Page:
What kind of cover should you have for your commercial premises?

Whether you are a landlord, property owner or a tenant, it is important that your premises are protected against perils such as fire, theft and natural disaster. The lease should make it clear who is responsible for arranging and paying for cover. Below are the most common types of cover you will want to consider as a landlord or property owner:

1. Buildings cover

Buildings cover is usually the responsibility of the property owner and covers a buildings structure and things such as underground service repairs and removal of debris following a covered event. It is important to ensure that a building is sufficiently covered to enable it to be brought back to the condition it was in before the event occurred – this is known as the rebuild value or reinstatement value. You may consider obtaining a professional valuation to assist with this.

TIP – It’s important to make sure you are not ‘underinsured’. The cost of building materials has increased and more than likely, so too has your rebuild cost. It’s important to ensure your limits are correct to protect you and your bricks-and-mortar asset in the event of a claim.

2. Property Owners’ Liability cover

Property Owners’ Liability is designed to cover you in the event that a person is injured, or their property damaged as a result of your negligence as a property owner, and decides to bring a claim against you. All property owners and landlords should consider Property Owners’ Liability, but it is particularly important if you let out commercial premises as higher footfall will increase the chances of an accident occurring. Typical events might be a roof tile or signage from your fascia falling and injuring a member of the public or a customer tripping on poorly maintained steps at your property entrance.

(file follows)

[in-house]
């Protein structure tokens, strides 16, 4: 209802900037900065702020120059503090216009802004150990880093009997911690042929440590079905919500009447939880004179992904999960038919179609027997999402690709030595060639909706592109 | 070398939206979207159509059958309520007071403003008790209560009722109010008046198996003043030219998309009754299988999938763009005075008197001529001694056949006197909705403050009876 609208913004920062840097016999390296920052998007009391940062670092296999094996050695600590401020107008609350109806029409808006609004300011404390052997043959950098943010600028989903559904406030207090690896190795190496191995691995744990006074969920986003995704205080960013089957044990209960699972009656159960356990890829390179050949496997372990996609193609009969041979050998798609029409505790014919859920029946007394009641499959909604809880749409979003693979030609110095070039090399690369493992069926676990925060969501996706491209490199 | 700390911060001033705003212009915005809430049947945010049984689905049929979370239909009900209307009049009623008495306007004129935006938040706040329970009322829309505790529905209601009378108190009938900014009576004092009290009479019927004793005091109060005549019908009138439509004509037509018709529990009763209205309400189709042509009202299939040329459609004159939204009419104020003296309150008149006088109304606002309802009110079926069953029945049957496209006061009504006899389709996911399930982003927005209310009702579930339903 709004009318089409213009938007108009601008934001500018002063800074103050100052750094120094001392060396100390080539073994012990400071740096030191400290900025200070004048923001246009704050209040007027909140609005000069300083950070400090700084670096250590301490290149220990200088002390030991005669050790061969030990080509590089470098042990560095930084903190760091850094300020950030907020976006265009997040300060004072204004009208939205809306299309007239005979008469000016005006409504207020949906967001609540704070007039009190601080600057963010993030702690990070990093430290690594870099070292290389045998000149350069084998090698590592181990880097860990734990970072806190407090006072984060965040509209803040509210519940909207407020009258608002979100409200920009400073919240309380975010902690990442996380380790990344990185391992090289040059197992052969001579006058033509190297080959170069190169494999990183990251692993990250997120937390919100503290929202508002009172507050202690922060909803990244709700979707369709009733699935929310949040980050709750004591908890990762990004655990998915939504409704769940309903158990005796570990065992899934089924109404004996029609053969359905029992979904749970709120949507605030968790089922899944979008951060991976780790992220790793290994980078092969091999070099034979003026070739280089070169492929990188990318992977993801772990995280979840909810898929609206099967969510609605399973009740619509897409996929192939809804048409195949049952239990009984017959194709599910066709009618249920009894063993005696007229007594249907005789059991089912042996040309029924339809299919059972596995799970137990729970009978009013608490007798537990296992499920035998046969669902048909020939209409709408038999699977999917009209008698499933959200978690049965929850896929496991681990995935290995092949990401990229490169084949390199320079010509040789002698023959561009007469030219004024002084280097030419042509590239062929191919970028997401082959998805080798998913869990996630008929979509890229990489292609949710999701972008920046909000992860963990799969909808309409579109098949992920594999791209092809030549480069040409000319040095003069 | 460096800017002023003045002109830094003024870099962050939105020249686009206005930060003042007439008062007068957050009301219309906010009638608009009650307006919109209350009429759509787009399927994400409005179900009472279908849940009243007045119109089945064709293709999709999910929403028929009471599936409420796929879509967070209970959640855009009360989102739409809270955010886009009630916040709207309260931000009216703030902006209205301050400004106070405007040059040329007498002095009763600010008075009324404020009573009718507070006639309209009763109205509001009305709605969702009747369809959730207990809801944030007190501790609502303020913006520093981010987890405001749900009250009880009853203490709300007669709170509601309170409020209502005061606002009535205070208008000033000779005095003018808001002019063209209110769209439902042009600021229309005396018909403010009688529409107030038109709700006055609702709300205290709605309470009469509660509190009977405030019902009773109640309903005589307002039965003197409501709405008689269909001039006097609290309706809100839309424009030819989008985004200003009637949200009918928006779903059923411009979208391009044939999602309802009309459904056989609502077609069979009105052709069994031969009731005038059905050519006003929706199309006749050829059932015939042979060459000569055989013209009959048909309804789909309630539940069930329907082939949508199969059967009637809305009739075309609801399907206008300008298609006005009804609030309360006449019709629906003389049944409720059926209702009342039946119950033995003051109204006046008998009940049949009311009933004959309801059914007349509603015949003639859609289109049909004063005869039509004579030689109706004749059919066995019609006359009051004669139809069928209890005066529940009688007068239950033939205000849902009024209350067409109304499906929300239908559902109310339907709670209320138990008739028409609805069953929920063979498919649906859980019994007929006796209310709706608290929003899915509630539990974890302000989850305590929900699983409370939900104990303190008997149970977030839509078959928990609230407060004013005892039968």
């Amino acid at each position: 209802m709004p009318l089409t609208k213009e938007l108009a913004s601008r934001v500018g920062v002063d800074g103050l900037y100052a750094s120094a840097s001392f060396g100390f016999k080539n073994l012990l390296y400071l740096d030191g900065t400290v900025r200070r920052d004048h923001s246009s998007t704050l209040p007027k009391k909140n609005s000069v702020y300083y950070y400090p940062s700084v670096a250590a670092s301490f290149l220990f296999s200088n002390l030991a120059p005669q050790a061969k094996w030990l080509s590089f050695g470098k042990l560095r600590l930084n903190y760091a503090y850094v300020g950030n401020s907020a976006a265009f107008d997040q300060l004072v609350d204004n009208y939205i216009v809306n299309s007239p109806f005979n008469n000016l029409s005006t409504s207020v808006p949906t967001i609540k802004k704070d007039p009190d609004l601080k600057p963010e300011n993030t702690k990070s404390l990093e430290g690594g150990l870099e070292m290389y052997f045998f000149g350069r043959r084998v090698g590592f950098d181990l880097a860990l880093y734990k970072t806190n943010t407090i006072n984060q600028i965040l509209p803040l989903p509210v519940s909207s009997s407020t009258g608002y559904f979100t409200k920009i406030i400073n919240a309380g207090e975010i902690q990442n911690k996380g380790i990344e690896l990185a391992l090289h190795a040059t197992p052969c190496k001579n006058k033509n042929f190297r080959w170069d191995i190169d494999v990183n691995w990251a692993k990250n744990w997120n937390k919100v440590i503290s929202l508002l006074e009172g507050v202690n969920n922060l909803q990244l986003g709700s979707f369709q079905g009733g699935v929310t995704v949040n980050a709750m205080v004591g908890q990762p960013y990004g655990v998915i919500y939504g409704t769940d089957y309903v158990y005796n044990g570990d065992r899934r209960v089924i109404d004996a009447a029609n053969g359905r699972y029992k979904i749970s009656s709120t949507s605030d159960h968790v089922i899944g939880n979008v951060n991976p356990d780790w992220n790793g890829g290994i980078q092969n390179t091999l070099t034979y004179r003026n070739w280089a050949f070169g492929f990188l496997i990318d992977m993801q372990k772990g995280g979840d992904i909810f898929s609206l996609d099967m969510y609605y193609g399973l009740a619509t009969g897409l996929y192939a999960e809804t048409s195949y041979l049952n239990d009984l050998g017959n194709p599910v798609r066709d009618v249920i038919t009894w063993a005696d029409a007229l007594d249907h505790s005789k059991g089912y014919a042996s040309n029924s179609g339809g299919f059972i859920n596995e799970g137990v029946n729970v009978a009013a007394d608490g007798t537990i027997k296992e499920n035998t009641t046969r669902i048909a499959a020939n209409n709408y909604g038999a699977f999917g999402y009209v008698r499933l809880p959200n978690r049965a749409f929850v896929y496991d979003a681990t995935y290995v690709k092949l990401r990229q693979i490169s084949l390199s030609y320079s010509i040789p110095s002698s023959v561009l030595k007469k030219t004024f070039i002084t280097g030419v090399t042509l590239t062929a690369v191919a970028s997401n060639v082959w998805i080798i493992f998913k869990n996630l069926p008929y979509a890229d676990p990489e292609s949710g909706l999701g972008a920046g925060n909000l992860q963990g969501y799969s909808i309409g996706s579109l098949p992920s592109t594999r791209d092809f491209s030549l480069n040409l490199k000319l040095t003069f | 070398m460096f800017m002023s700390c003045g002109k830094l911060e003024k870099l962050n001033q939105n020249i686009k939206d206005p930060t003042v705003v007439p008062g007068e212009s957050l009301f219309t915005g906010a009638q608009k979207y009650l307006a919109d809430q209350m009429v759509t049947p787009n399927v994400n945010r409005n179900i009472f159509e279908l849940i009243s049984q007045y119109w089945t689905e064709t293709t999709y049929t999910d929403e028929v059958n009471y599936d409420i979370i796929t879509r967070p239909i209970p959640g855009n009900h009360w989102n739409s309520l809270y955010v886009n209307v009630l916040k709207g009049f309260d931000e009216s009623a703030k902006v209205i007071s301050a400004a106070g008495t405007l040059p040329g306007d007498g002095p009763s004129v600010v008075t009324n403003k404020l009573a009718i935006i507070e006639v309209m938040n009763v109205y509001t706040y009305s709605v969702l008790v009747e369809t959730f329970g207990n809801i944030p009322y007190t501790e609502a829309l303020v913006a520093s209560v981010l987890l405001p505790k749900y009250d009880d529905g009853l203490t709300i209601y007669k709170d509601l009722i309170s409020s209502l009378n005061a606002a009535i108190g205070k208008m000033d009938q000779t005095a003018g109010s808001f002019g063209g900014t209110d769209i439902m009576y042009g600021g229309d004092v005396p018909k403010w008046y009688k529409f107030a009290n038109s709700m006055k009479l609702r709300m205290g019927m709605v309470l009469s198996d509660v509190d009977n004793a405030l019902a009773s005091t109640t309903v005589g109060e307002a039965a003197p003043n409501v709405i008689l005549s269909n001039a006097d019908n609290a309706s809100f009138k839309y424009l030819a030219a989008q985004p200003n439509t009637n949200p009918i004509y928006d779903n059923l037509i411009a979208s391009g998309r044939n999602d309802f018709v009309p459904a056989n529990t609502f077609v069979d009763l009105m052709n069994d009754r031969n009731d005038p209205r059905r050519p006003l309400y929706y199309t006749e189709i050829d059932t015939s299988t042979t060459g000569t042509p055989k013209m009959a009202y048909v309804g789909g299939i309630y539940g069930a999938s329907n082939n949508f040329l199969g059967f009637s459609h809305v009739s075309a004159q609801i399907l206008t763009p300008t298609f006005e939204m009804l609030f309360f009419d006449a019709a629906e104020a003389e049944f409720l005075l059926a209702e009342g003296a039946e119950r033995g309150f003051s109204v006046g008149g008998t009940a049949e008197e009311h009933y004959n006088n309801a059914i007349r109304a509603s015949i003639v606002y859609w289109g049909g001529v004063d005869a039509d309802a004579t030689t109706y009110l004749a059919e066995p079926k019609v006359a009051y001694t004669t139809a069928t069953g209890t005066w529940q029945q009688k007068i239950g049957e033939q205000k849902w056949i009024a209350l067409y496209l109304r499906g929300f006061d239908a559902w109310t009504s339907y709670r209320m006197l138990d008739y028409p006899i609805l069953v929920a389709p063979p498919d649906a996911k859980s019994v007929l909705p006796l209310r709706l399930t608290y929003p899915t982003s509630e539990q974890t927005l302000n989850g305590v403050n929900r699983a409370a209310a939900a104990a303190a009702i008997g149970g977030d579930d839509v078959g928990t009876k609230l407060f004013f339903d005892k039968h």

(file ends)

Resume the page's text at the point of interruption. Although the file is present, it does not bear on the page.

3. Loss of rent cover

As a commercial landlord you will be expecting a certain level of revenue from your property, and indeed you may be financially reliant on it. Loss of rent cover may protect you if you are unable to collect rent due to an event, such as a fire or flood, making your property temporarily unusable.

4. Contents cover

Contents cover protects the fixtures and fittings in a business premises. As a landlord you will need to ensure any contents in communal areas are protected, as well as fixtures such as shelving, display cabinets or other items if you let your premises out in a furnished condition.
Generally, most tenants will invest in their own fixtures and fittings when they take a lease on a commercial property, and should take out their own cover for contents as well as any stock they hold on the premises.

5. Legal Expenses cover

As a landlord, if you have a dispute with your tenant you may need to seek the advice of a trained legal professional. Legal expenses can cover the costs of bringing legal action or defending yourself against it. Whilst some disputes are settled quickly and easily, others can be long drawn out and costly, with devastating consequences.

It’s important that as a property owner or landlord, you are clear about your own responsibilities in order to protect your bricks-and-mortar asset. If you have any questions about a lease, talk to a legal professional and if you have any questions about your cover, speak to your provider.

Are you a tenant of a commercial property?

If you rent your premises, then click here for information on how you can maintain your business premises as a tenant.